Columbia College Policy - Columbia College students must fulfill their academic obligations through honest, independent effort.  Dishonesty is considered a serious offense subject to strong disciplinary actions.  Activities which constitute academic dishonesty include plagiarism, unauthorized joint effort on exams or assignments, falsification of forms or records, providing false or misleading information, or aiding another in an act of academic dishonesty.  For more information, see the Columbia College Academic Integrity Policy and Procedures.

Class Conduct and Personal Conduct

Columbia College Policy - Students must conduct themselves so others will not be distracted from the pursuit of learning.  Students may be disciplined for any conduct which constitutes a hazard to the health, safety, or well-being of members of the College community or which is deemed detrimental to the College's interests. Discourteous or unseemly conduct may result in a student being asked to leave the classroom.  For more information, see the Columbia College Student Code of Conduct and Student Behavioral Misconduct Policy and Procedures.

Cancelled Class Make-Up

Columbia College Policy - Classes cancelled because of inclement weather or other reasons must be rescheduled.  For more information, see the Columbia College Inclement Weather Policy.

Make-Up Examinations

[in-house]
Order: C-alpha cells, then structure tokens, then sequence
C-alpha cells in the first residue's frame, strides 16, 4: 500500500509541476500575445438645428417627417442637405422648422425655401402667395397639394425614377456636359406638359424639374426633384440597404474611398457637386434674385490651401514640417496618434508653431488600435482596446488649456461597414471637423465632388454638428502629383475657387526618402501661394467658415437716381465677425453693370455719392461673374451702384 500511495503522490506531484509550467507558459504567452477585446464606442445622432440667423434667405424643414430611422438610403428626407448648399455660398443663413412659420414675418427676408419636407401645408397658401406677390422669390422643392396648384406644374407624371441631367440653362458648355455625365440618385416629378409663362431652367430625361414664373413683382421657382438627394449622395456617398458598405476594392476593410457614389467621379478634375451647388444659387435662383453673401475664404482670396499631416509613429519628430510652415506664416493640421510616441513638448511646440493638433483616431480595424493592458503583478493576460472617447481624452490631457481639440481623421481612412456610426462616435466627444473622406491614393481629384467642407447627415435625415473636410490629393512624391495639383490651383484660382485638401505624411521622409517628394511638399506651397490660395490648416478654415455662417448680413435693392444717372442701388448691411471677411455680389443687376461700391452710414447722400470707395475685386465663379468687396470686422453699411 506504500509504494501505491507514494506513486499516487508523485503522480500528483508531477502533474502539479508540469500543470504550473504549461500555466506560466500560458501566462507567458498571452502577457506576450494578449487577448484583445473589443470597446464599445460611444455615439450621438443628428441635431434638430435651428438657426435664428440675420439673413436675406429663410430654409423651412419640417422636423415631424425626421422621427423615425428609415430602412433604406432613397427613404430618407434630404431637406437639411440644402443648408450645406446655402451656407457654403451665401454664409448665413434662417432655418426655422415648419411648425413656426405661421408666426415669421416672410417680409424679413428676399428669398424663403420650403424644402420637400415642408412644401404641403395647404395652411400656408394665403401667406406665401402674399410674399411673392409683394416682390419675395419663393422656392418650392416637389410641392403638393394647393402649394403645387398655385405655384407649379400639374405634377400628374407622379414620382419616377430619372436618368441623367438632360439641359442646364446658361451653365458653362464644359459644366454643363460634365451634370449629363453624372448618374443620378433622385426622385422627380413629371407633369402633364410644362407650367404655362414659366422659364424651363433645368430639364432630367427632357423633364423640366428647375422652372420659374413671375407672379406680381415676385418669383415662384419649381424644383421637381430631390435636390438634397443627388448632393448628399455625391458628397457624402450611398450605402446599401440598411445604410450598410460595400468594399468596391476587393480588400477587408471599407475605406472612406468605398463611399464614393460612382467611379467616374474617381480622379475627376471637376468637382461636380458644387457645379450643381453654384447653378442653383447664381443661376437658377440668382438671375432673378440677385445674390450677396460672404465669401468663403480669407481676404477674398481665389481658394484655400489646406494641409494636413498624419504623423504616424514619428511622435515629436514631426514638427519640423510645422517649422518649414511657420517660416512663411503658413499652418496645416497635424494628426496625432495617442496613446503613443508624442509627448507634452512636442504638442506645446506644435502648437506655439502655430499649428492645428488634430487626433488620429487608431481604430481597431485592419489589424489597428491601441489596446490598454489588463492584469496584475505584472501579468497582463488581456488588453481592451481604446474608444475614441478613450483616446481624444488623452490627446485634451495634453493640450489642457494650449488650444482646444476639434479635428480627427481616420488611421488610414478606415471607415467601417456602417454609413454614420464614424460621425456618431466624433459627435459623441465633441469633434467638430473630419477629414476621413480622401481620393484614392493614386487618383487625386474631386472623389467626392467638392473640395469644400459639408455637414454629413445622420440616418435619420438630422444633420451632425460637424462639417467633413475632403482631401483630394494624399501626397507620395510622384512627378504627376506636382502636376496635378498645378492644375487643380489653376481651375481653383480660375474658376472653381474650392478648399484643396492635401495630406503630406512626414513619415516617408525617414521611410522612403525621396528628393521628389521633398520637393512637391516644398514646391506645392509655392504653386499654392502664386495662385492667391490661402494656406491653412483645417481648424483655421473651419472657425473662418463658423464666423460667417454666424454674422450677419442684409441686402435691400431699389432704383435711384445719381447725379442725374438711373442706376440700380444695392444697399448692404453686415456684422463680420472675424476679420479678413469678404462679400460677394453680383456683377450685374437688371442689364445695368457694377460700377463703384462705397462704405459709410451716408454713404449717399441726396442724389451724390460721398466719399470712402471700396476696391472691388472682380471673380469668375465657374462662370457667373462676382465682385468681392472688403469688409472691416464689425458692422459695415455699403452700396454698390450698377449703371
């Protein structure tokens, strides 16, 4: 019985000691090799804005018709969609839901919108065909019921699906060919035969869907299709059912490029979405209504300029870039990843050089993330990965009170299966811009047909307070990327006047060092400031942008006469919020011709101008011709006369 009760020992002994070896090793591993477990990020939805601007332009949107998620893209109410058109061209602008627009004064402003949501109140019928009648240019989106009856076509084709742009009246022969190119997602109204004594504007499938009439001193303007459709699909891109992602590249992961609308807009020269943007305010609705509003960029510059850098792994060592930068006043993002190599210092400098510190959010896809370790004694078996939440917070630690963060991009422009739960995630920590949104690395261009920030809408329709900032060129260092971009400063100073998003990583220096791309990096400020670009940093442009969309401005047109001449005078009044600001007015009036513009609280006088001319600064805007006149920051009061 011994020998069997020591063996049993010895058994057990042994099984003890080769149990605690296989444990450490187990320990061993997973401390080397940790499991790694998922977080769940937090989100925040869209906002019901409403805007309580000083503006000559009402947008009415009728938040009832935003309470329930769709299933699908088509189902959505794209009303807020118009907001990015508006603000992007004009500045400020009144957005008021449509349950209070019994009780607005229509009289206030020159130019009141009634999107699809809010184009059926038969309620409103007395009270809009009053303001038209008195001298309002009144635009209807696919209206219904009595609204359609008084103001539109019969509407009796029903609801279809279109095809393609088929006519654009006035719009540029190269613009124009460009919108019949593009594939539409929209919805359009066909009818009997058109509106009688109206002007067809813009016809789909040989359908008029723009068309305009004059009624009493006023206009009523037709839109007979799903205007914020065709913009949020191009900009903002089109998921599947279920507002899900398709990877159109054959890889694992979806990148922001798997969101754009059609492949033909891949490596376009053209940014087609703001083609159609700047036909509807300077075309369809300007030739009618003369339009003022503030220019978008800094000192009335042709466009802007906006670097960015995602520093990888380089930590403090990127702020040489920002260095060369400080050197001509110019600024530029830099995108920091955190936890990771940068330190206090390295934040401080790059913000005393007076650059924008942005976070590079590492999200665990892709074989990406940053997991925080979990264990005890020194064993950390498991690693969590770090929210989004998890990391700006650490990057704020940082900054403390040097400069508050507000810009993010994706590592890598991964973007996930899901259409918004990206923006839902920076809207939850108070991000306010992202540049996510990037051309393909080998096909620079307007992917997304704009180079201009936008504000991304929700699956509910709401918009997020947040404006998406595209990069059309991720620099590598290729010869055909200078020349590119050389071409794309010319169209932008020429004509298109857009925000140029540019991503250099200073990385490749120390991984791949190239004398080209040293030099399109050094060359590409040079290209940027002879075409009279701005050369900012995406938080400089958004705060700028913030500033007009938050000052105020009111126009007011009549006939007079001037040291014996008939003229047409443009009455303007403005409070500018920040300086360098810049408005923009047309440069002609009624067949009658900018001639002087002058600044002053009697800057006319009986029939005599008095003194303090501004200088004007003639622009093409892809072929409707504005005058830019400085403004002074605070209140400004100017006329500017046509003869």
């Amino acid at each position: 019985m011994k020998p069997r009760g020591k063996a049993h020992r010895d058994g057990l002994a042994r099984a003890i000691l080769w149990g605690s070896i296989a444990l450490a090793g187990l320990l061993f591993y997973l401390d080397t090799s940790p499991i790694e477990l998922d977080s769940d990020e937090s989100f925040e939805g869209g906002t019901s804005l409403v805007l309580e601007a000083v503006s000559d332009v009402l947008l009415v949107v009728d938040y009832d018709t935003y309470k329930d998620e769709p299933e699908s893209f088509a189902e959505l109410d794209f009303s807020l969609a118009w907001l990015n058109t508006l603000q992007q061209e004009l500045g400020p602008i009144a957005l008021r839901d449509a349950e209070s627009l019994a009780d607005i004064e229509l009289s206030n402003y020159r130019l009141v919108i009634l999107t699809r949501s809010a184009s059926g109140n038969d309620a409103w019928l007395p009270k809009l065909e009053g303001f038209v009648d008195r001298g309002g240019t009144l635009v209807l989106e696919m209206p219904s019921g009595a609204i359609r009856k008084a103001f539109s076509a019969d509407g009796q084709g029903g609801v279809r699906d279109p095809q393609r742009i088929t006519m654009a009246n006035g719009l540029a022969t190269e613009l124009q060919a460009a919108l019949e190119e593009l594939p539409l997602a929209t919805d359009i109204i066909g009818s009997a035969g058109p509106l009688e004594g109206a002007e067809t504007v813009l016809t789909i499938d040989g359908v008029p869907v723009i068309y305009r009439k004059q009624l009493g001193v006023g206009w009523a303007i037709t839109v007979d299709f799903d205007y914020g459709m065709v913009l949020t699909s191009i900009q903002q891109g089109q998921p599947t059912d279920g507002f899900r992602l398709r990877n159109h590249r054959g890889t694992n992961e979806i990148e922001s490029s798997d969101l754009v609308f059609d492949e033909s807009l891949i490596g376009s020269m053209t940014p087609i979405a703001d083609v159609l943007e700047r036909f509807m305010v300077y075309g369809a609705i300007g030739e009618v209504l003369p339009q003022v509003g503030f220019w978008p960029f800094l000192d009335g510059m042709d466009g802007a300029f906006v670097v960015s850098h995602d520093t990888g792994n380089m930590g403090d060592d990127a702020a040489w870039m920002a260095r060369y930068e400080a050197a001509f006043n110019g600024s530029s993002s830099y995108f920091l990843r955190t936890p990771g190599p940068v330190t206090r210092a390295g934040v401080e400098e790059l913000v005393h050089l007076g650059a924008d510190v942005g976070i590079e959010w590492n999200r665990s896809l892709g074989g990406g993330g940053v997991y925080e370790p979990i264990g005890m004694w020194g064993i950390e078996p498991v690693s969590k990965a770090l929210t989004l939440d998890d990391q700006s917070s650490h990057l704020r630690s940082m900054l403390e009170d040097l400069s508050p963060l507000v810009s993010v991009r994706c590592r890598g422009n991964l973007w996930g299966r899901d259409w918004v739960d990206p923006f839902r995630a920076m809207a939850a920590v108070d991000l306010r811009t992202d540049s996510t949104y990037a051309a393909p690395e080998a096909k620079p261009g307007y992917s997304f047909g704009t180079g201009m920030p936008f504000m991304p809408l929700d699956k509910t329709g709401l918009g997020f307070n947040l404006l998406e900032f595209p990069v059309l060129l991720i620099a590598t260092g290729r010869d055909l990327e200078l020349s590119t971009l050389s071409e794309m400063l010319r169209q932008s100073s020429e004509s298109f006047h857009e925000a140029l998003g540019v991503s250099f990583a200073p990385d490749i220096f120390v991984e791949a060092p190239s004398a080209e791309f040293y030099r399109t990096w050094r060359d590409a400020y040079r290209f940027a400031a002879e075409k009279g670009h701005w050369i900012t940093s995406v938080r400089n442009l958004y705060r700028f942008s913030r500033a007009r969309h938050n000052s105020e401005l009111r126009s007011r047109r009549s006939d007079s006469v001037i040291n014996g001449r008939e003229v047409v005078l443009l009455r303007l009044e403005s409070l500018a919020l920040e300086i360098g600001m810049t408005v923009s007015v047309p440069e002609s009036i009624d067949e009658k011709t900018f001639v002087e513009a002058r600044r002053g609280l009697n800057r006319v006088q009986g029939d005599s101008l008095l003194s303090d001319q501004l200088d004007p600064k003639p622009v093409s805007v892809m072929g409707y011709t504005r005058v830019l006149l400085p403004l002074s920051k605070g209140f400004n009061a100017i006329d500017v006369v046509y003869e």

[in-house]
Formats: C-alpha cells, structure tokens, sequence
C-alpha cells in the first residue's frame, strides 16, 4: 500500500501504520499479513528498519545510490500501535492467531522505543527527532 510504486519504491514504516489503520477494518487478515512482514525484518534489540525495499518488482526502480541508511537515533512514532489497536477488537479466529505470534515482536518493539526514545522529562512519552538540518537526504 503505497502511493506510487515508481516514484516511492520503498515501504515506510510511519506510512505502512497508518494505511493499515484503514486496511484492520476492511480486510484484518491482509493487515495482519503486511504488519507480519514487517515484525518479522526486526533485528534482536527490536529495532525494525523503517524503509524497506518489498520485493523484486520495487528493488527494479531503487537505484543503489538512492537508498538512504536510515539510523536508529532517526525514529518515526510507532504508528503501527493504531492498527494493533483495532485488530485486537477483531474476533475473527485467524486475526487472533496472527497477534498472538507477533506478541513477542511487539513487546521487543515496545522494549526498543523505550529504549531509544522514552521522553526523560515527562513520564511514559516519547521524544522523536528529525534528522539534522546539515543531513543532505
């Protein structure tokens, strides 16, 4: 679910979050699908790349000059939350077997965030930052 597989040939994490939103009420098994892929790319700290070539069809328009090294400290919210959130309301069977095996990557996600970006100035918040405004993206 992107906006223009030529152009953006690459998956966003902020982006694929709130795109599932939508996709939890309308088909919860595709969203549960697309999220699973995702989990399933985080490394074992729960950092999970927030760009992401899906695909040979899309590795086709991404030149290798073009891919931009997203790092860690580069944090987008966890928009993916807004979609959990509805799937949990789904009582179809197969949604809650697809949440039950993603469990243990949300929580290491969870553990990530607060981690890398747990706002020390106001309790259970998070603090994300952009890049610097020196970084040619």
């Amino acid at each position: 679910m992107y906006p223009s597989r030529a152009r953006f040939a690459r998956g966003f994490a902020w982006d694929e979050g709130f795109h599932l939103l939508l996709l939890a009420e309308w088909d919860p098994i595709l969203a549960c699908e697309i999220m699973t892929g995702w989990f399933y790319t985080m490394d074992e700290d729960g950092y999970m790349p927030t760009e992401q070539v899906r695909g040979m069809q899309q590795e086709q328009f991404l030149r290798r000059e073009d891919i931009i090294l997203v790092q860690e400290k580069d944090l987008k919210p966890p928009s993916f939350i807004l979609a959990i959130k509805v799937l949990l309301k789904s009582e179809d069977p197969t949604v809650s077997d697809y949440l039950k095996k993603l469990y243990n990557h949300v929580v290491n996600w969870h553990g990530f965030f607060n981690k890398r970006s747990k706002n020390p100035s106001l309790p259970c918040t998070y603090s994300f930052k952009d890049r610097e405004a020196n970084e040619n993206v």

Columbia College Policy - Make-up examinations may be authorized for students who miss regularly scheduled examinations due to circumstances beyond their control.  Make-up examinations must be administered as soon as possible after the regularly scheduled examination period and must be administered in a controlled environment.

Campus Policy - Make up examinations are scheduled on designated Saturday mornings 9am in 103 Buchanan. Students must present a picture I.D. in order to be admitted to the testing session. Students must arrange with the instructor to take the exam before or after it is given in class and permission to take a makeup examination (or any graded activity) is granted at the discretion of the instructor.

Adding, Dropping, or Withdrawing from a Course

Columbia College Policy - Students may add a course through Wednesday of the first week of the session and drop a course without academic or financial liability through close of business on Monday of the second week of the session.  Once enrolled, a student is considered a member of that class until he or she officially drops or withdraws in accordance with College policy.  An official drop/withdrawal takes place only when a student has submitted a Drop/Add/Withdrawal form.  A failure to attend class, or advising a fellow student, staff or adjunct faculty member of an intent to withdraw from a class does not constitute official drop/withdrawal.  The drop/add/withdrawal periods begin the same day/date the session starts, not the first day a particular class begins. If a student stops attending a class but does not submit the required Drop/Withdrawal form a grade of "F" will be awarded.  For more information, see the Columbia College Registration Policy and Procedures.

Withdrawal Excused

Columbia College Policy - A student may request an excused withdrawal (WE) under extraordinary circumstances by submitting a Drop/Withdrawal form accompanied by a complete explanation of the circumstances and supporting documentation to the location director.  The WE request must include all classes in which the student is currently enrolled.  The Vice President for Adult Higher Education is the approving authority for all WE requests.  A student who receives approval of their WE request may still be required to return some or all of the federal financial assistance received for the session.  For more information, see the Columbia College Withdrawal Policy.